Athens, Georgia indie pop collective Of Montreal have changed costumes dramatically more than once. Centered around the always verbose songs of Kevin Barnes, their earliest albums were psychedelic twee freakouts, which gave way to more disco-informed pop around the time of 2004's Satanic Panic in the Attic and culminated in the group's most fully formed work on 2007's electro-pop epic Hissing Fauna, Are You the Destroyer? That album was marked by a shift toward darker lyrical topics, with Barnes getting into the depths of divorce, psychotic episodes, and multiple personalities all while turning in some of the most accessible music of Of Montreal's discography. Daughter of Cloud is a lengthy collection of outtakes and B-sides beginning around the time of Hissing Fauna, and running through to 2011. Ten of the album's 17 tracks are previously unreleased, with the rest coming from rare or out of print 7"s and CDs from the same time. Starting with 2008's befuddling and pretentious Skeletal Lamping, Of Montreal started a long and troubled road of less coherent albums and increasingly psychologically damaged themes, with albums like 2010's False Priest and 2012's Paralytic Stalks spinning further and further out of control and away from pop toward experiments and missteps. With the majority of the unreleased tracks on Daughter of Cloud being convoluted outtakes from these already hit-and-miss albums, a lot of it definitely falls into the miss category. The album starts strong with "Our Love Is Senile," a rubbery dance-pop number from the Hissing Fauna sessions with the same frantic yet positive energy as the best of the songs on that album. Quickly following that comes a series of False Priest outtakes ranging from schizophrenically scattered to unlistenable. The embarrassing pseudo-rap of "Steppin' Out" dissolves into the Bowie nightmare of non-song "Handlopp Stat" and a few more musical but equally cringe-inducing songs from the Skeletal Lamping era. Once these questionable outtakes end, however, things pick up greatly. The Carpenters meet Loretta Lynn at a Fleetwood Mac party classic rock ballad of "Feminine Effects" features lead vocals by Rebecca Cash, and slows Barnes' muse down enough to expose the song's gorgeous hooks without moving on to the next part in a paranoid rush. Songs like "Psychotic Feeling" and "Subtext Read, Nothing New" feel slightly unfinished, but the relative emptiness of these songs when compared to the usual mad rush of stimulus that makes up any given Of Montreal song is refreshing to say the least. The album ends with an echoey cover of Neil Young's "Expecting to Fly," taking the overall flow of the record from dizzying building jumpers to a chilled-out cool-down period before the end. Despite a few tracks that should have stayed unreleased, Daughter of Cloud succeeds by showing the most extreme versions of several different sides of Of Montreal, from their most intense and suffocating to their most uncommonly tender.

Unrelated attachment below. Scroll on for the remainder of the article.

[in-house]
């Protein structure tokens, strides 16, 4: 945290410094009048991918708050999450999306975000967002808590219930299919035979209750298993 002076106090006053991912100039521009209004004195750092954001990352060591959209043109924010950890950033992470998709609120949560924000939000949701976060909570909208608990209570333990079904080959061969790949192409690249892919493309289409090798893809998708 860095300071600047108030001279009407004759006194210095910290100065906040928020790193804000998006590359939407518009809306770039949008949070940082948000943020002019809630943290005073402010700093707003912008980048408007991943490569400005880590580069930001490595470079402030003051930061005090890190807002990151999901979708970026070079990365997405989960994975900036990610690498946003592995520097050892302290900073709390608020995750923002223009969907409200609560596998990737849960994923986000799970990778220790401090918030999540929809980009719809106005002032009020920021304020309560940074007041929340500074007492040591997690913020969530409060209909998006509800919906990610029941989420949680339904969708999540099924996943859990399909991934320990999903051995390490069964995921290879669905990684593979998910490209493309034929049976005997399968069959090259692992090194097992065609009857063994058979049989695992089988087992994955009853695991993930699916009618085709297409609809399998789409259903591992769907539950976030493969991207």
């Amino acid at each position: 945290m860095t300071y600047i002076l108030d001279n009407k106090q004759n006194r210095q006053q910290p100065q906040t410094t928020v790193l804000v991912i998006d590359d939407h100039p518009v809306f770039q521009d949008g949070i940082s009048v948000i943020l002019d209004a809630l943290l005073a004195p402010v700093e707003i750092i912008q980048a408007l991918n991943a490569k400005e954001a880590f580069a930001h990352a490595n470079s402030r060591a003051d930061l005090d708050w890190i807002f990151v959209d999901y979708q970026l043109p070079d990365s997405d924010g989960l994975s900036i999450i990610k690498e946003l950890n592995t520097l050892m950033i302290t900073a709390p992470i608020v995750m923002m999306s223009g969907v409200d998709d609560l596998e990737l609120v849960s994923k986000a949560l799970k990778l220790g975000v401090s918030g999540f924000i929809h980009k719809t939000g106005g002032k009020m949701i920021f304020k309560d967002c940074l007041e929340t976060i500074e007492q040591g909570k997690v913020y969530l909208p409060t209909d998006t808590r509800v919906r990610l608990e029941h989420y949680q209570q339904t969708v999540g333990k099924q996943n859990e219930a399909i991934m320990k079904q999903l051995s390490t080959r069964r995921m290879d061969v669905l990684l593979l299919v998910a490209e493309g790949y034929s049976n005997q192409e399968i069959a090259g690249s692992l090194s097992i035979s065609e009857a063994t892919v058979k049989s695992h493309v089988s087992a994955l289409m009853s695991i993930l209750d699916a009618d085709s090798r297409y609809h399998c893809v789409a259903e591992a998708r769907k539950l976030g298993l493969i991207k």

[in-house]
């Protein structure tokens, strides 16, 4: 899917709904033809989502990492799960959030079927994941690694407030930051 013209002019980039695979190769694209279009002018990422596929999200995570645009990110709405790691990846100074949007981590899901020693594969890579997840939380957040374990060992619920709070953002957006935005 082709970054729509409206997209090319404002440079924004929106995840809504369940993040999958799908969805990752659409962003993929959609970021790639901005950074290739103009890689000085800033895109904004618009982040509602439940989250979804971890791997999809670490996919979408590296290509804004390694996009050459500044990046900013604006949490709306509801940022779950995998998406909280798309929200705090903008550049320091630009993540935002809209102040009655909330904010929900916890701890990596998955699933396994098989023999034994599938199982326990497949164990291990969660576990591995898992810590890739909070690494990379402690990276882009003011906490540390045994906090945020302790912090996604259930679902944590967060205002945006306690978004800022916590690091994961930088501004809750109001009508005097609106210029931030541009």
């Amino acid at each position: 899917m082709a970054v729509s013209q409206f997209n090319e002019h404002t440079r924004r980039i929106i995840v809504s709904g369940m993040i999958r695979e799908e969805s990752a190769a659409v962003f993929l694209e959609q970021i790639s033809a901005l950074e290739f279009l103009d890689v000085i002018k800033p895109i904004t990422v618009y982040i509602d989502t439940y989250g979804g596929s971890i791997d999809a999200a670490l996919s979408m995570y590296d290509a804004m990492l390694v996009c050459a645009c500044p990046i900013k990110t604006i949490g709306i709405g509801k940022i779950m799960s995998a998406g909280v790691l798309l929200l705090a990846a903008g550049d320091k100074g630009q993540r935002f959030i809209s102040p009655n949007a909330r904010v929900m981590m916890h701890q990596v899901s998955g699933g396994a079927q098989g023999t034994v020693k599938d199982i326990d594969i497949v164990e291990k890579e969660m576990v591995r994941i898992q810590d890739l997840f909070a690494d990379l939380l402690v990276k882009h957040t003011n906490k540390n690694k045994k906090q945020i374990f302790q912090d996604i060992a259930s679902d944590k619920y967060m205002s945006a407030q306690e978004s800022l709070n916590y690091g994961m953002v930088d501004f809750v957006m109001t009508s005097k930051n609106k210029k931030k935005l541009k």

AllMusic Review by Fred Thomas